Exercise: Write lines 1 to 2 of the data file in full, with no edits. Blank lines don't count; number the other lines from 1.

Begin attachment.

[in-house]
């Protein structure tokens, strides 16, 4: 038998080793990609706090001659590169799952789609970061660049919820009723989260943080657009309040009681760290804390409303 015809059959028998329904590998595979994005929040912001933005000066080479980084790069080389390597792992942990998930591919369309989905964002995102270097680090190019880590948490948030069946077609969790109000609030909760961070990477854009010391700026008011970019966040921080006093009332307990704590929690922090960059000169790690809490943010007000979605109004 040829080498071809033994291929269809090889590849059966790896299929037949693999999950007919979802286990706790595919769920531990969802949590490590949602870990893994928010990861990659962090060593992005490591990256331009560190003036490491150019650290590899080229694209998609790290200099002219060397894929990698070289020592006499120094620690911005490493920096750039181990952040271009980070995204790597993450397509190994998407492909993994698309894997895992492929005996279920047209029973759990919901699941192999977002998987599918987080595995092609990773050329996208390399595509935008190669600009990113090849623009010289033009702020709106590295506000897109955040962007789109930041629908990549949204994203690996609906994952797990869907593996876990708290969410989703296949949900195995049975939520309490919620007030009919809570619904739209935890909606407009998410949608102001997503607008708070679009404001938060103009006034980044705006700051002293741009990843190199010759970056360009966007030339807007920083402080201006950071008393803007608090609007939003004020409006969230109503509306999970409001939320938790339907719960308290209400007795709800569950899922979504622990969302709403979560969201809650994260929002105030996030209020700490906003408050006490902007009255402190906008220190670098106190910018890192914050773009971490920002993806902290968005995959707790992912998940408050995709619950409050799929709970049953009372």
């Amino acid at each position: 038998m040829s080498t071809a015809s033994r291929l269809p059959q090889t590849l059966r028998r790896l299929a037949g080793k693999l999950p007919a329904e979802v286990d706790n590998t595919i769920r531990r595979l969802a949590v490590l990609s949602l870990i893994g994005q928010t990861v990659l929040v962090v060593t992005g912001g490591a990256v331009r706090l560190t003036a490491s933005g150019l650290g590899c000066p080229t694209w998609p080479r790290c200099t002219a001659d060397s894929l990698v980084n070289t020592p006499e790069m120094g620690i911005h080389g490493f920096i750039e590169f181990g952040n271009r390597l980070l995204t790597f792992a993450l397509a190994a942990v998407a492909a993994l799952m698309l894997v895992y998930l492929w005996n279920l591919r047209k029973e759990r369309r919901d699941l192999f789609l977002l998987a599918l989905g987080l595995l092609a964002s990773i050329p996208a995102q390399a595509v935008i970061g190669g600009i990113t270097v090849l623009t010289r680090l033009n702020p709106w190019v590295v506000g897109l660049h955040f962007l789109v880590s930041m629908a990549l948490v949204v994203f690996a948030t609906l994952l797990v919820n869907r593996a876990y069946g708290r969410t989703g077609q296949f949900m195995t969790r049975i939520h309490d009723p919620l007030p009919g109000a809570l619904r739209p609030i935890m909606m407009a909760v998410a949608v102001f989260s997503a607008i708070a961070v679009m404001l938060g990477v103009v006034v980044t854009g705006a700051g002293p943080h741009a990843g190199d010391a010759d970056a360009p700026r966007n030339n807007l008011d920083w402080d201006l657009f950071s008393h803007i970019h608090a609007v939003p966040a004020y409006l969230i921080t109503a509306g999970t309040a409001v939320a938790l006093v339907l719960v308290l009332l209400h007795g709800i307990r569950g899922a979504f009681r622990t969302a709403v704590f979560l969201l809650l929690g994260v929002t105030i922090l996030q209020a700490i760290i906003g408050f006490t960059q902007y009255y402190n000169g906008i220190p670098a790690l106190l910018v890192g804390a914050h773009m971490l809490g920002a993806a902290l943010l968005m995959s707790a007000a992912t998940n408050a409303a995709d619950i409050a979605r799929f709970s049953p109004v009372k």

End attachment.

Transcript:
[in-house]
């Protein structure tokens, strides 16, 4: 038998080793990609706090001659590169799952789609970061660049919820009723989260943080657009309040009681760290804390409303 015809059959028998329904590998595979994005929040912001933005000066080479980084790069080389390597792992942990998930591919369309989905964002995102270097680090190019880590948490948030069946077609969790109000609030909760961070990477854009010391700026008011970019966040921080006093009332307990704590929690922090960059000169790690809490943010007000979605109004 040829080498071809033994291929269809090889590849059966790896299929037949693999999950007919979802286990706790595919769920531990969802949590490590949602870990893994928010990861990659962090060593992005490591990256331009560190003036490491150019650290590899080229694209998609790290200099002219060397894929990698070289020592006499120094620690911005490493920096750039181990952040271009980070995204790597993450397509190994998407492909993994698309894997895992492929005996279920047209029973759990919901699941192999977002998987599918987080595995092609990773050329996208390399595509935008190669600009990113090849623009010289033009702020709106590295506000897109955040962007789109930041629908990549949204994203690996609906994952797990869907593996876990708290969410989703296949949900195995049975939520309490919620007030009919809570619904739209935890909606407009998410949608102001997503607008708070679009404001938060103009006034980044705006700051002293741009990843190199010759970056360009966007030339807007920083402080201006950071008393803007608090609007939003004020409006969230109503509306999970409001939320938790339907719960308290209400007795709800569950899922979504622990969302709403979560969201809650994260929002105030996030209020700490906003408050006490902007009255402190906008220190670098106190910018890192914050773009971490920002993806902290968005995959707790992912998940408050995709619950409050799929709970049953009372």